Ethereum scales through so-called “rollups” – extremely successful in itself. But rollups have an open, dark secret: a small group of people can steal all the value that lies within them. This should change in the future.

Ethereum does not scale on the mainchain, but at higher levels. And it is extremely successful: The so-called “rollups” currently process around ten times more transactions than the main chain, while they contain coins and tokens worth a good 35 billion dollars. As a Bitcoiner you can only dream of this.

Values ​​stored in rollups after L2beat

Rollups relieve pressure on the Ethereum blockchain. While this remains relatively small and decentralized, transactions on the more centralized rollups are cheaper and faster, but just as secure, as they are anchored on the main chain and users are able to withdraw their coins and tokens from the rollup at any time, no matter what what happens … –

…at least that’s how it’s thought and planned. However, the current state of affairs is different, which is an open secret that is not actively hidden in the Ethereum community, but is also reluctant to say: rollups are not as secure as they should be – and as many think.

In other words, the $35 billion in rollups – most of it in Arbitrum, Optimism, Blast, Manta and Base – can easily be stolen through the cooperation of a surprisingly small number of people.

If you already knew and accepted that, that’s okay. If not, you should know more.

The core concepts of a rollup (Stage 0)

We look at the problem using the specific example of Arbitrum One. Arbitrum is the largest, most successful and probably most advanced rollup. At $16 billion, it holds almost half the value on the rollups, and processes more transfers than Ethereum itself at 20 transactions per second.

Number of transactions per second on Arbitrum and Ethereum according to L2Beat.

Arbitrum One is a so-called rollup, which means a separate blockchain with its own network and consensus mechanism. Unlike a sidechain, for example, Arbitrum only executes the transactions while storing the transaction data in a bundled form on the main chain.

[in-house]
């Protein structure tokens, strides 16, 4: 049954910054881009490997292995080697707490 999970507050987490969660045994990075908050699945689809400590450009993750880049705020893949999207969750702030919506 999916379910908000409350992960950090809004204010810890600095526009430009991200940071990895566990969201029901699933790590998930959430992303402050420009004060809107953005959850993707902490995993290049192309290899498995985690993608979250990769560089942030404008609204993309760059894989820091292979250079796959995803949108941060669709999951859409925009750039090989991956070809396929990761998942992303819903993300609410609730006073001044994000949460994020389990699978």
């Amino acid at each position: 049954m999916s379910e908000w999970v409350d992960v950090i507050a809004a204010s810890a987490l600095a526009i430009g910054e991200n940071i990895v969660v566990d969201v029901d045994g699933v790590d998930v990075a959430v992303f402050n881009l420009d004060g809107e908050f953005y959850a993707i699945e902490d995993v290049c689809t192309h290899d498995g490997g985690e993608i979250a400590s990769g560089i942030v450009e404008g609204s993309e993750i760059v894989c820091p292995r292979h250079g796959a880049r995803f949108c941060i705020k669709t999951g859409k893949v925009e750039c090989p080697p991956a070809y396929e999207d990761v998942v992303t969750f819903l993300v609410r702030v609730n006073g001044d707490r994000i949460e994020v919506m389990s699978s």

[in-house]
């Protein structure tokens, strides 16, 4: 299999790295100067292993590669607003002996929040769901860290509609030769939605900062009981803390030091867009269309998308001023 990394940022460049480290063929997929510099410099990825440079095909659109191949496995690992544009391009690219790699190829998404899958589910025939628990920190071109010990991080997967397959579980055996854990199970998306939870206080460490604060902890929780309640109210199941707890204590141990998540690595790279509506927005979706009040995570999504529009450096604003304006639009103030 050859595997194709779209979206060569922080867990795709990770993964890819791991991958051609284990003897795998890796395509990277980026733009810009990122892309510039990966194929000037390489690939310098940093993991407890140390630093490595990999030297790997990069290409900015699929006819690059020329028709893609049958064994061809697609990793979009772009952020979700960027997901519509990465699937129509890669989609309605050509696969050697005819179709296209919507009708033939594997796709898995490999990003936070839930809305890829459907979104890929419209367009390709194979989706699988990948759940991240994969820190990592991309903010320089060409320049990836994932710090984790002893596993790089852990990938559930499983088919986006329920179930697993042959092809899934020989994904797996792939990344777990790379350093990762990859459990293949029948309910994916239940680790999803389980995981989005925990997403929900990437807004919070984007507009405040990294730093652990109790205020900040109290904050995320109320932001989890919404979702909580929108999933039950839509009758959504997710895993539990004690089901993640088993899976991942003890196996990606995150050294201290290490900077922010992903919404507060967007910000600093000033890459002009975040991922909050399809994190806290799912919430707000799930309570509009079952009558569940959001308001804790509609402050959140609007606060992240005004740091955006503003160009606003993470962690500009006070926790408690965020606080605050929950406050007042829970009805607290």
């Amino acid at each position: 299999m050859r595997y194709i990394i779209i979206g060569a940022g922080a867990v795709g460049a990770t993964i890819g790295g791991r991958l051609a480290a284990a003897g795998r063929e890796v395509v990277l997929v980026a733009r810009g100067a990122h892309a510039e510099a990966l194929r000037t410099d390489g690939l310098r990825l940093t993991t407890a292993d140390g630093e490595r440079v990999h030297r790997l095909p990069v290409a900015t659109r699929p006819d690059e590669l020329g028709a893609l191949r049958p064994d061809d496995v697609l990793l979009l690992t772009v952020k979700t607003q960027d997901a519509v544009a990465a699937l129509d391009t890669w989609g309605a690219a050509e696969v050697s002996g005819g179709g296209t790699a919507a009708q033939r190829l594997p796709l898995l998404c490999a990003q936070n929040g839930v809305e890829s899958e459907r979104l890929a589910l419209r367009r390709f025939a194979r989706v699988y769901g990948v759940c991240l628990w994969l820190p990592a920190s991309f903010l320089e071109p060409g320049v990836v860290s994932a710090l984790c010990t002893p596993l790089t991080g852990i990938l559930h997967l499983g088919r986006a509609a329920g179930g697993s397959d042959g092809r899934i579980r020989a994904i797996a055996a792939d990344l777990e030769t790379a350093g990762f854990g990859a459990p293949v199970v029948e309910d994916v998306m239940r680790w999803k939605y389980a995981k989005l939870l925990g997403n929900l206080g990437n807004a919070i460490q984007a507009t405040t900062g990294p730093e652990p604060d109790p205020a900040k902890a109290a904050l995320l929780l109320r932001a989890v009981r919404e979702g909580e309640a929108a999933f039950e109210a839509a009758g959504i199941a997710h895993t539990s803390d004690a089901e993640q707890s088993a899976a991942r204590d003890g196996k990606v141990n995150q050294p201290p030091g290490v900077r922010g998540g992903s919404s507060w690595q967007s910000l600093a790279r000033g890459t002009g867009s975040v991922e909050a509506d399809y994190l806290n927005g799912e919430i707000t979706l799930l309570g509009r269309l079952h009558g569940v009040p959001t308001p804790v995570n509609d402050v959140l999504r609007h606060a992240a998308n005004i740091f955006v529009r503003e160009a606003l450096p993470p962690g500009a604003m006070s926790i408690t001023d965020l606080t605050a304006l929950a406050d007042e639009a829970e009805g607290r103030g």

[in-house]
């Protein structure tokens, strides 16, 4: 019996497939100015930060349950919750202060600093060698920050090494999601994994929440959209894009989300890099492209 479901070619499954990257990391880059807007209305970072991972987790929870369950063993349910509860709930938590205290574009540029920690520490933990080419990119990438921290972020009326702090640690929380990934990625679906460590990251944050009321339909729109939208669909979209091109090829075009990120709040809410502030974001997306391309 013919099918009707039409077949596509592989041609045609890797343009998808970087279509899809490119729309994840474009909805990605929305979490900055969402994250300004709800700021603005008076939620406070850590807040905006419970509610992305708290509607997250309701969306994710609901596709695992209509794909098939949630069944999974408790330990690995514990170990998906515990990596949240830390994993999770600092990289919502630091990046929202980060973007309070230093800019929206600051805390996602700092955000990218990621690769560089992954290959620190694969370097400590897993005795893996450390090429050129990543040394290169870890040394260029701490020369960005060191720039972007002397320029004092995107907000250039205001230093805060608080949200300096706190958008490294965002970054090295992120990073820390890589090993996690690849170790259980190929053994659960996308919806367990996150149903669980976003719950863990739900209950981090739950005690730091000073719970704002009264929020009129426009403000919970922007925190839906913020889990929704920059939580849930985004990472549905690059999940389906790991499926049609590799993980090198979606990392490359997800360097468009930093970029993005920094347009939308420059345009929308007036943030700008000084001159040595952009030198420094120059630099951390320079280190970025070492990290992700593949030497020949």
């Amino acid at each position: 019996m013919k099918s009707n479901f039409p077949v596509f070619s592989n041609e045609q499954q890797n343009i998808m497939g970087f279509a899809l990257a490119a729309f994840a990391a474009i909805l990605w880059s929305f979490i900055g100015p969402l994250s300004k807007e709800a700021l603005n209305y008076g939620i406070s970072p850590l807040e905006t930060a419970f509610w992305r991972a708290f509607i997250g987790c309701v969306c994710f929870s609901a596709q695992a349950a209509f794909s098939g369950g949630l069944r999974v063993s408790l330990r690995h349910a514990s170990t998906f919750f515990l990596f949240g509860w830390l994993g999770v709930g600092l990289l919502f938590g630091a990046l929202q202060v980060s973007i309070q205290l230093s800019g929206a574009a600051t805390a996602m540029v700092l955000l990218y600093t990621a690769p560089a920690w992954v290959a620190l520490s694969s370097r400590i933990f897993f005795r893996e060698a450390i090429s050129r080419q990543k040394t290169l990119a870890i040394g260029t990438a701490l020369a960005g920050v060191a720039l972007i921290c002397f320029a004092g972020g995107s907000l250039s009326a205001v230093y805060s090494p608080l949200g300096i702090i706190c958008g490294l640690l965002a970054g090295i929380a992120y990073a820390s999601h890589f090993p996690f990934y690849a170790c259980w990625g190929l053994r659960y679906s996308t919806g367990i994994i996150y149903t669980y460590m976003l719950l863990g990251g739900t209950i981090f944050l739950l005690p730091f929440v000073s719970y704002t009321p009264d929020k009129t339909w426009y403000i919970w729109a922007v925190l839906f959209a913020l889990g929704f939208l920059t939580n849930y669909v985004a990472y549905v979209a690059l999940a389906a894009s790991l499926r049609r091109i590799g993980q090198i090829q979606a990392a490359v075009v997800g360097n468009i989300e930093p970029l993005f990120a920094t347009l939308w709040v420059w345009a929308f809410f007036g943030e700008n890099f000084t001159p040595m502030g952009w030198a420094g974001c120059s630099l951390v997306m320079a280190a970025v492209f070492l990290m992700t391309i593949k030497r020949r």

To go a little deeper here: Signatures and their verification take place on the rollup, while the result of the transaction – who transfers how much to whom or how a smart contract changes – is stored in compressed form on the Ethereum blockchain at regular intervals becomes.

Values ​​on Arbitrum according to L2Beat.

What ends up on the mainchain is the “state root”. This is a mathematical derivation of the “state” in the rollup, i.e. the state of all addresses and smart contracts. With it and the “Data Availability”, which also ends up on the Ethereum blockchain, it becomes possible to reconstruct the state of Arbitrum independently of the Arbitrum nodes – and thus to mine your coins and tokens even if the entire network is down.

For L2Beat, these two components are the prerequisite for one to even speak of a “rollup”: users should be able to autonomously mine their tokens in the rollup. L2Beat calls rollups that meet these minimum requirements “Stage 0” rollups.

Most existing rollups fall into this category: Optimism, Blast, Base and others. Arbitrum One is one of the few that has already reached the next level, “Stage 1”.

Stage 1: Better, but not perfect

A state root may or may not be correct. It may or may not represent the state of Arbitrum. A user cannot recognize this by looking at it alone. Therefore, this type of rollup is called “Optimistic” – users are optimistic that the state roots are correct. They trust the network.

In order to check the validity of state roots, you need so-called “fraud proofs”. Arbitrum introduced it as one of the first rollups: Any user can “challenge” a transaction or a state root, whereupon a mechanism begins in which several parties involved identify and submit fraud proofs. Depending on the result, the transaction is either resent or changed.

However, not every user at Arbitrum can submit fraud proofs themselves. Only 14 validators on a whitelist can do this.

Flow chart of a state root challenge.

The alternative to Optimistic Rollups are Zero-Knowledge Rollups (ZK-Rollups) such as Polygon’s zkEVM. They produce “validity proofs” that can be used to prove that a state root is valid. In order to force a change, fraud proof is still necessary. Knowledge alone is not enough.